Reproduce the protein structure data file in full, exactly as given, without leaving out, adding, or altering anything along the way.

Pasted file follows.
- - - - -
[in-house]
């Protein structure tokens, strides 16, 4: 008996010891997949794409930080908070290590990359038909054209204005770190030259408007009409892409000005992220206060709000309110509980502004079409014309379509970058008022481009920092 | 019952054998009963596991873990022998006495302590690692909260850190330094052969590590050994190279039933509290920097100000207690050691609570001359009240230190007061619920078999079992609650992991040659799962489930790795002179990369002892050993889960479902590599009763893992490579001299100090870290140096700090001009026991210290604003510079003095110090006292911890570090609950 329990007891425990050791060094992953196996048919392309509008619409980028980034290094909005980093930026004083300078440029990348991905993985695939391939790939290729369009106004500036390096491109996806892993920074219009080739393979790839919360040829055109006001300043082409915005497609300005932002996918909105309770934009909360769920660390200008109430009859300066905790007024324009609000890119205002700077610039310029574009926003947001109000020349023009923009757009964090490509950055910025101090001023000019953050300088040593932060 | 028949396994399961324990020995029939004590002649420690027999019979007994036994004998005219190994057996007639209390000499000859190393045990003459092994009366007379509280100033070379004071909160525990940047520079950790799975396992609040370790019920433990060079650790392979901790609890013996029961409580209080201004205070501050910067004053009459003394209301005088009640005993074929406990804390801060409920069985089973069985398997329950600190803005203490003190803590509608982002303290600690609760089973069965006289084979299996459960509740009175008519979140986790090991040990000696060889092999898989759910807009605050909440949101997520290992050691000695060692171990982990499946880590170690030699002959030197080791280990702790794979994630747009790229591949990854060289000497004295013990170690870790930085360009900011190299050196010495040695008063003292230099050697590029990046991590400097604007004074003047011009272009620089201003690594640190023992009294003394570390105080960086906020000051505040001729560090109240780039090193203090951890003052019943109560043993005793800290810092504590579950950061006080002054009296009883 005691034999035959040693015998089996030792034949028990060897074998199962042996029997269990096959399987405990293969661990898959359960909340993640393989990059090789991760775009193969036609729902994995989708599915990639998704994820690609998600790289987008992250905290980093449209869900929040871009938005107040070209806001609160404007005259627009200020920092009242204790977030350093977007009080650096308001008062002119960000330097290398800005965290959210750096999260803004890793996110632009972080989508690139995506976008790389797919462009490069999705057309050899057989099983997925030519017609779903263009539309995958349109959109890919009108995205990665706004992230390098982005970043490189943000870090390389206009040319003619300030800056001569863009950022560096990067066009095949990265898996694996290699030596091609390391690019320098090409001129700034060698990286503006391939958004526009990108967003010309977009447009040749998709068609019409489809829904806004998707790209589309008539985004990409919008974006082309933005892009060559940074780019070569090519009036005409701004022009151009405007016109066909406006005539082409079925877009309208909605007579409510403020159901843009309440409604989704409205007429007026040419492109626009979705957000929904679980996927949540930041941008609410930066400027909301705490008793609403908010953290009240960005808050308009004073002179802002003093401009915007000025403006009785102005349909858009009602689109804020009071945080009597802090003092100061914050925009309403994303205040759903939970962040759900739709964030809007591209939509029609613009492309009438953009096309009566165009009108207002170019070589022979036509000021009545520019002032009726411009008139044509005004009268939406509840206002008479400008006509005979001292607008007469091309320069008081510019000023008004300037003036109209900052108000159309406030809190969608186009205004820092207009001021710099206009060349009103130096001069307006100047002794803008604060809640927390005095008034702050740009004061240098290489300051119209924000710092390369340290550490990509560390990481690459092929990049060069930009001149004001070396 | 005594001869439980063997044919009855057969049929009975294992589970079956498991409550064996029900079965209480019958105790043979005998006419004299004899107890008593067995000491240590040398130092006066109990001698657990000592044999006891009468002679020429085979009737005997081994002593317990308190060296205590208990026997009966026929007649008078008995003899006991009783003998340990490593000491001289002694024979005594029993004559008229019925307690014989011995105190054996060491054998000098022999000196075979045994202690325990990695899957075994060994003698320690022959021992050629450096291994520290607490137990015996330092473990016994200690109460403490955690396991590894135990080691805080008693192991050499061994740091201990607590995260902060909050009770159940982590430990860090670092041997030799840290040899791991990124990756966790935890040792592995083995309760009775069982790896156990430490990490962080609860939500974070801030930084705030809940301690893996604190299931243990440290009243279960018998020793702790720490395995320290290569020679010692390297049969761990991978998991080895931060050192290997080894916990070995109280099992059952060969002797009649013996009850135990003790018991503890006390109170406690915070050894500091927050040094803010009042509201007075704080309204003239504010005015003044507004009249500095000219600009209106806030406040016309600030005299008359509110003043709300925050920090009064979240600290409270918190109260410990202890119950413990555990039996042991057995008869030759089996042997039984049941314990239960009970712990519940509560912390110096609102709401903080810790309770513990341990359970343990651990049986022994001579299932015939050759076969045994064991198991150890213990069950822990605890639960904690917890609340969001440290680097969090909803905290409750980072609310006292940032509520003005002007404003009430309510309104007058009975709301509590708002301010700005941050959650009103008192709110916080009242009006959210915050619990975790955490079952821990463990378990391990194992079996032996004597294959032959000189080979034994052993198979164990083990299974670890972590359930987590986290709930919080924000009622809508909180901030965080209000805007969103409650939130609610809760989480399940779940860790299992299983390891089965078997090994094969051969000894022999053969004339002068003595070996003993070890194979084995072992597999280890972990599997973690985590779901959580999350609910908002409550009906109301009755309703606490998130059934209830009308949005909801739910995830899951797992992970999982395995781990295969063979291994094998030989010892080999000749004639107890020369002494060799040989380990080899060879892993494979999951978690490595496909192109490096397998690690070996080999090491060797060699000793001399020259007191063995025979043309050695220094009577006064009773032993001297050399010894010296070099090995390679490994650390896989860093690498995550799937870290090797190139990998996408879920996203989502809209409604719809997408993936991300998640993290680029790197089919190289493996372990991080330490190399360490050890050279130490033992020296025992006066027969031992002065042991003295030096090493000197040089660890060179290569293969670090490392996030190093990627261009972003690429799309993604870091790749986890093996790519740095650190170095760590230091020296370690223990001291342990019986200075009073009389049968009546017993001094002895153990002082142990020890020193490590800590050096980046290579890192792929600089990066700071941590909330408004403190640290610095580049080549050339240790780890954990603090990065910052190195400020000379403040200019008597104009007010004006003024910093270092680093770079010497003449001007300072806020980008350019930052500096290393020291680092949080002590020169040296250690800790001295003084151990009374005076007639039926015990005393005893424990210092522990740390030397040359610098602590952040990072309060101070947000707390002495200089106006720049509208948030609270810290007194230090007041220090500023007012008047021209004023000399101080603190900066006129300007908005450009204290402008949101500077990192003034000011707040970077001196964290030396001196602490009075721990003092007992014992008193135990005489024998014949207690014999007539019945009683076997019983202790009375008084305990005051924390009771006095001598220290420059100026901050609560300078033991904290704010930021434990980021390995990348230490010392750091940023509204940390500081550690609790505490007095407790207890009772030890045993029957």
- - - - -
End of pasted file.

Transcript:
[in-house]
């Protein structure tokens, strides 16, 4: 008996010891997949794409930080908070290590990359038909054209204005770190030259408007009409892409000005992220206060709000309110509980502004079409014309379509970058008022481009920092 | 019952054998009963596991873990022998006495302590690692909260850190330094052969590590050994190279039933509290920097100000207690050691609570001359009240230190007061619920078999079992609650992991040659799962489930790795002179990369002892050993889960479902590599009763893992490579001299100090870290140096700090001009026991210290604003510079003095110090006292911890570090609950 329990007891425990050791060094992953196996048919392309509008619409980028980034290094909005980093930026004083300078440029990348991905993985695939391939790939290729369009106004500036390096491109996806892993920074219009080739393979790839919360040829055109006001300043082409915005497609300005932002996918909105309770934009909360769920660390200008109430009859300066905790007024324009609000890119205002700077610039310029574009926003947001109000020349023009923009757009964090490509950055910025101090001023000019953050300088040593932060 | 028949396994399961324990020995029939004590002649420690027999019979007994036994004998005219190994057996007639209390000499000859190393045990003459092994009366007379509280100033070379004071909160525990940047520079950790799975396992609040370790019920433990060079650790392979901790609890013996029961409580209080201004205070501050910067004053009459003394209301005088009640005993074929406990804390801060409920069985089973069985398997329950600190803005203490003190803590509608982002303290600690609760089973069965006289084979299996459960509740009175008519979140986790090991040990000696060889092999898989759910807009605050909440949101997520290992050691000695060692171990982990499946880590170690030699002959030197080791280990702790794979994630747009790229591949990854060289000497004295013990170690870790930085360009900011190299050196010495040695008063003292230099050697590029990046991590400097604007004074003047011009272009620089201003690594640190023992009294003394570390105080960086906020000051505040001729560090109240780039090193203090951890003052019943109560043993005793800290810092504590579950950061006080002054009296009883 005691034999035959040693015998089996030792034949028990060897074998199962042996029997269990096959399987405990293969661990898959359960909340993640393989990059090789991760775009193969036609729902994995989708599915990639998704994820690609998600790289987008992250905290980093449209869900929040871009938005107040070209806001609160404007005259627009200020920092009242204790977030350093977007009080650096308001008062002119960000330097290398800005965290959210750096999260803004890793996110632009972080989508690139995506976008790389797919462009490069999705057309050899057989099983997925030519017609779903263009539309995958349109959109890919009108995205990665706004992230390098982005970043490189943000870090390389206009040319003619300030800056001569863009950022560096990067066009095949990265898996694996290699030596091609390391690019320098090409001129700034060698990286503006391939958004526009990108967003010309977009447009040749998709068609019409489809829904806004998707790209589309008539985004990409919008974006082309933005892009060559940074780019070569090519009036005409701004022009151009405007016109066909406006005539082409079925877009309208909605007579409510403020159901843009309440409604989704409205007429007026040419492109626009979705957000929904679980996927949540930041941008609410930066400027909301705490008793609403908010953290009240960005808050308009004073002179802002003093401009915007000025403006009785102005349909858009009602689109804020009071945080009597802090003092100061914050925009309403994303205040759903939970962040759900739709964030809007591209939509029609613009492309009438953009096309009566165009009108207002170019070589022979036509000021009545520019002032009726411009008139044509005004009268939406509840206002008479400008006509005979001292607008007469091309320069008081510019000023008004300037003036109209900052108000159309406030809190969608186009205004820092207009001021710099206009060349009103130096001069307006100047002794803008604060809640927390005095008034702050740009004061240098290489300051119209924000710092390369340290550490990509560390990481690459092929990049060069930009001149004001070396 | 005594001869439980063997044919009855057969049929009975294992589970079956498991409550064996029900079965209480019958105790043979005998006419004299004899107890008593067995000491240590040398130092006066109990001698657990000592044999006891009468002679020429085979009737005997081994002593317990308190060296205590208990026997009966026929007649008078008995003899006991009783003998340990490593000491001289002694024979005594029993004559008229019925307690014989011995105190054996060491054998000098022999000196075979045994202690325990990695899957075994060994003698320690022959021992050629450096291994520290607490137990015996330092473990016994200690109460403490955690396991590894135990080691805080008693192991050499061994740091201990607590995260902060909050009770159940982590430990860090670092041997030799840290040899791991990124990756966790935890040792592995083995309760009775069982790896156990430490990490962080609860939500974070801030930084705030809940301690893996604190299931243990440290009243279960018998020793702790720490395995320290290569020679010692390297049969761990991978998991080895931060050192290997080894916990070995109280099992059952060969002797009649013996009850135990003790018991503890006390109170406690915070050894500091927050040094803010009042509201007075704080309204003239504010005015003044507004009249500095000219600009209106806030406040016309600030005299008359509110003043709300925050920090009064979240600290409270918190109260410990202890119950413990555990039996042991057995008869030759089996042997039984049941314990239960009970712990519940509560912390110096609102709401903080810790309770513990341990359970343990651990049986022994001579299932015939050759076969045994064991198991150890213990069950822990605890639960904690917890609340969001440290680097969090909803905290409750980072609310006292940032509520003005002007404003009430309510309104007058009975709301509590708002301010700005941050959650009103008192709110916080009242009006959210915050619990975790955490079952821990463990378990391990194992079996032996004597294959032959000189080979034994052993198979164990083990299974670890972590359930987590986290709930919080924000009622809508909180901030965080209000805007969103409650939130609610809760989480399940779940860790299992299983390891089965078997090994094969051969000894022999053969004339002068003595070996003993070890194979084995072992597999280890972990599997973690985590779901959580999350609910908002409550009906109301009755309703606490998130059934209830009308949005909801739910995830899951797992992970999982395995781990295969063979291994094998030989010892080999000749004639107890020369002494060799040989380990080899060879892993494979999951978690490595496909192109490096397998690690070996080999090491060797060699000793001399020259007191063995025979043309050695220094009577006064009773032993001297050399010894010296070099090995390679490994650390896989860093690498995550799937870290090797190139990998996408879920996203989502809209409604719809997408993936991300998640993290680029790197089919190289493996372990991080330490190399360490050890050279130490033992020296025992006066027969031992002065042991003295030096090493000197040089660890060179290569293969670090490392996030190093990627261009972003690429799309993604870091790749986890093996790519740095650190170095760590230091020296370690223990001291342990019986200075009073009389049968009546017993001094002895153990002082142990020890020193490590800590050096980046290579890192792929600089990066700071941590909330408004403190640290610095580049080549050339240790780890954990603090990065910052190195400020000379403040200019008597104009007010004006003024910093270092680093770079010497003449001007300072806020980008350019930052500096290393020291680092949080002590020169040296250690800790001295003084151990009374005076007639039926015990005393005893424990210092522990740390030397040359610098602590952040990072309060101070947000707390002495200089106006720049509208948030609270810290007194230090007041220090500023007012008047021209004023000399101080603190900066006129300007908005450009204290402008949101500077990192003034000011707040970077001196964290030396001196602490009075721990003092007992014992008193135990005489024998014949207690014999007539019945009683076997019983202790009375008084305990005051924390009771006095001598220290420059100026901050609560300078033991904290704010930021434990980021390995990348230490010392750091940023509204940390500081550690609790505490007095407790207890009772030890045993029957």